Today I’m thinking about St. John the Apostle/Evangelist, my personal patron saint. December 27 is traditionally the feast of St. John in the Catholic Church. This year this feast fell on a Sunday (the Sunday within the octave of Christmas) and it was overshadowed by the fact that it also was the Feast of the Holy Family.
St. John was one of the twelve apostles but he was one of just three apostles that was apparently in Jesus’ “inner circle.” He, along with St. Peter and St. James (St. John’s brother … sons of Zebedee), seemed to have special privileges from Jesus. Jesus took Peter, James, and John up the high mountain when he “was transfigured before them.” (Mat 17:1-8). These same three apostles were selected to accompany Jesus in the Garden of Gethsemane to witness the Agony in the Garden, though they fell asleep (because, though “the spirit is willing, but the flesh is weak”). (Mat 26:1-46).
Later, John became Mary’s caretaker at Jesus’ request (when while hanging on the cross, Jesus “said to the disciple, ‘behold your mother.’ And from that hour the disciple to her into his home.” (John 19: 26-27)). In addition, John was the author of the fourth Gospel, three New Testament letters, and the Book of Revelation. I am especially struck by three accounts in John’s Gospel that are unique to him and by the general theme of his first letter.
These three accounts in his Gospel are 1) the Prologue (John 1: 1-18), 2) the Bread of Life Discourse (John 6: 22-71) , and 3) the Last Supper Discourses. (John, Chapters 14-17). In the Prologue, Jesus refers to Himself as both the Word and the Light. It is beautiful poetry that seems to refer back to the creation account in the Book of Genesis. The reader is left to contemplate. In the Bread of Life Discourse, the Holy Eucharist is prefigured and many, including myself, take the dialogue there as proof that the Eucharist really is the body, blood, soul and divinity of Jesus. In the Last Supper Discourses, Jesus goes on and on teaching his truth about, among many other things, unity, love, and His relationship to the Father.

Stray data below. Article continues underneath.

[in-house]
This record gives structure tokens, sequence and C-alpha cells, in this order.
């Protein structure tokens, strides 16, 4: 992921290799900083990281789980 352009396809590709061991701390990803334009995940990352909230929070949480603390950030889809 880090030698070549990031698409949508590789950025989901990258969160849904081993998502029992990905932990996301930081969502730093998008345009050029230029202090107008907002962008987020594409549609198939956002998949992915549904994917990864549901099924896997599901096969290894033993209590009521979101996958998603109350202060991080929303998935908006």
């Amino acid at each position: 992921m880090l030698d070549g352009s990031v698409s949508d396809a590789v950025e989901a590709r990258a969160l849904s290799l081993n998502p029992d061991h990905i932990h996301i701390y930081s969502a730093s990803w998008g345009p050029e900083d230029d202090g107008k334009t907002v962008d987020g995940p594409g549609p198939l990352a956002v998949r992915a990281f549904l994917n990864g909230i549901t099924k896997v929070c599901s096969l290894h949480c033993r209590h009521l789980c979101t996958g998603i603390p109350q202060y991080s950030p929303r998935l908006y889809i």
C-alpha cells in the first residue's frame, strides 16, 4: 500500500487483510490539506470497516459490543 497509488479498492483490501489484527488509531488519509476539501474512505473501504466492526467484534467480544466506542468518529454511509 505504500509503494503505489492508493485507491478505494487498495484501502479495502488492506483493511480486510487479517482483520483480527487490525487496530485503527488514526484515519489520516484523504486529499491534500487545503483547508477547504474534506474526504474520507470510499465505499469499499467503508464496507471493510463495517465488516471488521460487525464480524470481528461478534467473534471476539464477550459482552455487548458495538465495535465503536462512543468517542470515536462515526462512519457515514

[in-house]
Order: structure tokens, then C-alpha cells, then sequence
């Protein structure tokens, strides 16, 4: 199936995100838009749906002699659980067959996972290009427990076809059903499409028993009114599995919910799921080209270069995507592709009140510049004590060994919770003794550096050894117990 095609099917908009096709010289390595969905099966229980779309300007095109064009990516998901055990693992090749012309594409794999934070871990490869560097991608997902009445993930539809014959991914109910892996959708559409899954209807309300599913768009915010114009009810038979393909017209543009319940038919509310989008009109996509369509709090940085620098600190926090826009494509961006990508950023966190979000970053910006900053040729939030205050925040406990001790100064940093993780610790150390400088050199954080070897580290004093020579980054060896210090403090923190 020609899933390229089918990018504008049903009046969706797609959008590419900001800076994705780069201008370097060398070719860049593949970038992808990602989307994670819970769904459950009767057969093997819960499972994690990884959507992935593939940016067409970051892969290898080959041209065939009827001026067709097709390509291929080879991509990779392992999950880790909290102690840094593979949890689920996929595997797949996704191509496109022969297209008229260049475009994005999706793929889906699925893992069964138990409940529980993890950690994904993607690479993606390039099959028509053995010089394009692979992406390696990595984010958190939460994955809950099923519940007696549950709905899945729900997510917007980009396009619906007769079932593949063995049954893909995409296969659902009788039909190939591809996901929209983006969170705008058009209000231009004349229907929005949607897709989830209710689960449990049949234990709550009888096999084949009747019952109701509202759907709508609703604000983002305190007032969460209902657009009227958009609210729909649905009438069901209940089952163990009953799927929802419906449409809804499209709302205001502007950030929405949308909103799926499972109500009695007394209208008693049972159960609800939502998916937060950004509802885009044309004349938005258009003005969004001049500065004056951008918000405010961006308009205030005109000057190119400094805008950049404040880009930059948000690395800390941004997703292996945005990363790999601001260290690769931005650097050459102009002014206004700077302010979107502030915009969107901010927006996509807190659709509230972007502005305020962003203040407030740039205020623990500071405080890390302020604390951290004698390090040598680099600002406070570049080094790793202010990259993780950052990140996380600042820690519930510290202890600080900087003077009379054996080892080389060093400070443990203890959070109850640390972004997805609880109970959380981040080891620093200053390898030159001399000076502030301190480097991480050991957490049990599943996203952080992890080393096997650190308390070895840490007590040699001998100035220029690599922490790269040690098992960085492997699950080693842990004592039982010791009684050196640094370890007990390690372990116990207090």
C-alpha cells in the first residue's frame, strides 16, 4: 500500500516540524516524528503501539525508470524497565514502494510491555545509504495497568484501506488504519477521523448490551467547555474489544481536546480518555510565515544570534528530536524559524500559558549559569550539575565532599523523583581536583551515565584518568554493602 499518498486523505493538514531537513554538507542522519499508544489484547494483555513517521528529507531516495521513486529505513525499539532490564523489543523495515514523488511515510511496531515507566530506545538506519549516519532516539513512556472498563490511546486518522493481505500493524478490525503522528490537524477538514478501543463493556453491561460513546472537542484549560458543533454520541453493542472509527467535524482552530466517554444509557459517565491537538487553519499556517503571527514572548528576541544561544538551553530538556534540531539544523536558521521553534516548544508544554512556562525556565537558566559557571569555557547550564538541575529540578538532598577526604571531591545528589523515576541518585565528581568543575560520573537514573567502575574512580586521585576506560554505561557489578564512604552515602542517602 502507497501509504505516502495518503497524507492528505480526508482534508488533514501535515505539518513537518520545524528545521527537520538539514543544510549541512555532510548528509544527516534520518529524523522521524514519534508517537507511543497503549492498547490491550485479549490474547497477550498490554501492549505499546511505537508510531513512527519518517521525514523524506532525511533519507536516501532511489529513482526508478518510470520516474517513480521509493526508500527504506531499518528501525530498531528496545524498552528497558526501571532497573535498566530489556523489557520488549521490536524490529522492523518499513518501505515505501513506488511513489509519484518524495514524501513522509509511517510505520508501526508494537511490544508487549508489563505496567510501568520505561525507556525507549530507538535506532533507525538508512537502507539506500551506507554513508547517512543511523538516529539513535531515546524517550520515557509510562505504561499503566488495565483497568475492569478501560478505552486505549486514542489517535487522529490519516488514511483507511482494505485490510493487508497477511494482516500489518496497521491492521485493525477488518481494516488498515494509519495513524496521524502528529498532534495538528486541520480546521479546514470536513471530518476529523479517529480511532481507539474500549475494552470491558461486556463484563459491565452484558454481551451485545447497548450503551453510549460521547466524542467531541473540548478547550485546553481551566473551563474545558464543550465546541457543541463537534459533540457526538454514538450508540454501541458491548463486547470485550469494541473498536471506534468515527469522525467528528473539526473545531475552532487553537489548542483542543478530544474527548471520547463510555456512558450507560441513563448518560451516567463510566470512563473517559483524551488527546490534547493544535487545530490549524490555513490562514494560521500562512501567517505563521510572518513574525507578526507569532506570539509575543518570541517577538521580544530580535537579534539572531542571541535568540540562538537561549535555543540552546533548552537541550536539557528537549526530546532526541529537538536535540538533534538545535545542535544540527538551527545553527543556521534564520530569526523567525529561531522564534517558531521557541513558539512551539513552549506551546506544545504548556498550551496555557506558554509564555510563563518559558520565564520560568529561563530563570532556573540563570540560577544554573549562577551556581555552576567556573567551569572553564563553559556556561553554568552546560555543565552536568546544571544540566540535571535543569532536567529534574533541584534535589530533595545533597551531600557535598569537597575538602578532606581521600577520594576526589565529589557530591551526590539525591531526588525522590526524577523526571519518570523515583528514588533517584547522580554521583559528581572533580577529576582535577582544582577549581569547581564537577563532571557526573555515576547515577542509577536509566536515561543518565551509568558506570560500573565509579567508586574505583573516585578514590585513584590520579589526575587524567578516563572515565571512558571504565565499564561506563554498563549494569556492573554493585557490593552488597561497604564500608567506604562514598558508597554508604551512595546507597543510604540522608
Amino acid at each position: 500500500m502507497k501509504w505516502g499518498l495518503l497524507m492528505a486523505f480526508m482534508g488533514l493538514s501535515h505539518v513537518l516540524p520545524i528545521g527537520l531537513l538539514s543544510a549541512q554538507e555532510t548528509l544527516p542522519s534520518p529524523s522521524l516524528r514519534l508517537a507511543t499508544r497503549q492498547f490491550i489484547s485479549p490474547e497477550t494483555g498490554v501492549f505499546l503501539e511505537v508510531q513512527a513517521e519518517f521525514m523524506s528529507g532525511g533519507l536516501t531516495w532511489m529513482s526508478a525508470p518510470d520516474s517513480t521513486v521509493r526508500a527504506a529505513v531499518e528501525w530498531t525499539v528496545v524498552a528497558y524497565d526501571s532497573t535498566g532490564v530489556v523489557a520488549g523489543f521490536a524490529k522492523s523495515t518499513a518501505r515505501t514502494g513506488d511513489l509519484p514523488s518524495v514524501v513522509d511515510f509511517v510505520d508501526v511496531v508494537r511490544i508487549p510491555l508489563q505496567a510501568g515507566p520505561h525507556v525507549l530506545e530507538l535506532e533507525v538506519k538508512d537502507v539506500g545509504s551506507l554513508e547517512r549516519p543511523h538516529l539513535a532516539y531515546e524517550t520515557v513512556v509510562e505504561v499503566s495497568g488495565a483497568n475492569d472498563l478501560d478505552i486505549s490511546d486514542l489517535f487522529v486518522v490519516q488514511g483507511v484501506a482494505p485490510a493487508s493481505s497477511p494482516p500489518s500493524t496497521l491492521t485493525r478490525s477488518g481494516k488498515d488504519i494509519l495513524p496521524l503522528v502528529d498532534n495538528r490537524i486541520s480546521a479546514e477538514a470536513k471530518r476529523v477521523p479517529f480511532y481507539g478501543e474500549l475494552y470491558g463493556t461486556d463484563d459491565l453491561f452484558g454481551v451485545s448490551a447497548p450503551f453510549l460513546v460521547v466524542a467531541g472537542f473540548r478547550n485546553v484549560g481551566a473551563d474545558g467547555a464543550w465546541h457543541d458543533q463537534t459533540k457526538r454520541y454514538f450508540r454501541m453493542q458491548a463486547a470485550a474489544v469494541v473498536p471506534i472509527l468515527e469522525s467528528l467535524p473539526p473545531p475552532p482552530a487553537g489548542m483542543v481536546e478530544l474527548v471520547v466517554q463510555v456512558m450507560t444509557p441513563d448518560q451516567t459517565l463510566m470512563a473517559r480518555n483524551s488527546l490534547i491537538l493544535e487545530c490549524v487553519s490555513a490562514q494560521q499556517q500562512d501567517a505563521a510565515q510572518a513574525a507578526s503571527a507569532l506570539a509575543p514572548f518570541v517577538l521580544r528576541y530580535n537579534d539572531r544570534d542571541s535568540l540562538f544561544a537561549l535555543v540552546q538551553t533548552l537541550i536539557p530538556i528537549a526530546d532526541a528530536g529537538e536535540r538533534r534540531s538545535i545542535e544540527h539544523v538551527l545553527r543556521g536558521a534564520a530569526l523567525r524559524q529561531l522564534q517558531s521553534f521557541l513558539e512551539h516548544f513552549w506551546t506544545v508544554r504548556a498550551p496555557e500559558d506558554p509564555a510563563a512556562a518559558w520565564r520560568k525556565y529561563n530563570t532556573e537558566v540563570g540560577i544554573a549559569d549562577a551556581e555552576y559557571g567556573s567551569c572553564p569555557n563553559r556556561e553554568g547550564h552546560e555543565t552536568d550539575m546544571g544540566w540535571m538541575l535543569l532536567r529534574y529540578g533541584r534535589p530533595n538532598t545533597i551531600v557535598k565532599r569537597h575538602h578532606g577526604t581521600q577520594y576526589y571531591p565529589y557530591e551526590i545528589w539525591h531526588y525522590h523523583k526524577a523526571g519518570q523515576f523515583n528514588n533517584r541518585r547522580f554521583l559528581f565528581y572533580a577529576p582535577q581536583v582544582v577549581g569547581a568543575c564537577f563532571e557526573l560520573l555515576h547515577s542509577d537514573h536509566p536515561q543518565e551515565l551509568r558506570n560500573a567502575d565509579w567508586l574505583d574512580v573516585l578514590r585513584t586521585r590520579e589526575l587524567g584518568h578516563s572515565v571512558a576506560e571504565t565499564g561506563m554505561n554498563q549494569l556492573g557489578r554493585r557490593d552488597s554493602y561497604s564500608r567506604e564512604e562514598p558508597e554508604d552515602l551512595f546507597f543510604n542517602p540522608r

But as good as all of that is, the best may perhaps be found in his first letter, 1 John, where the emphasis is on love. I especially would recommend 1 John 4: 7-21. You know, there isn’t enough space here to write out all the verses referenced in this post, so please pick up your Bible (or go purchase a Bible) and take a look. I think that you will agree that this St. John, my personal patron saint, was a great, great saint. Amen.
Saint John was, of course, present at the Last Supper. The photo here is of the last supper sculpture at the Trinity Heights Center in Sioux City, Iowa.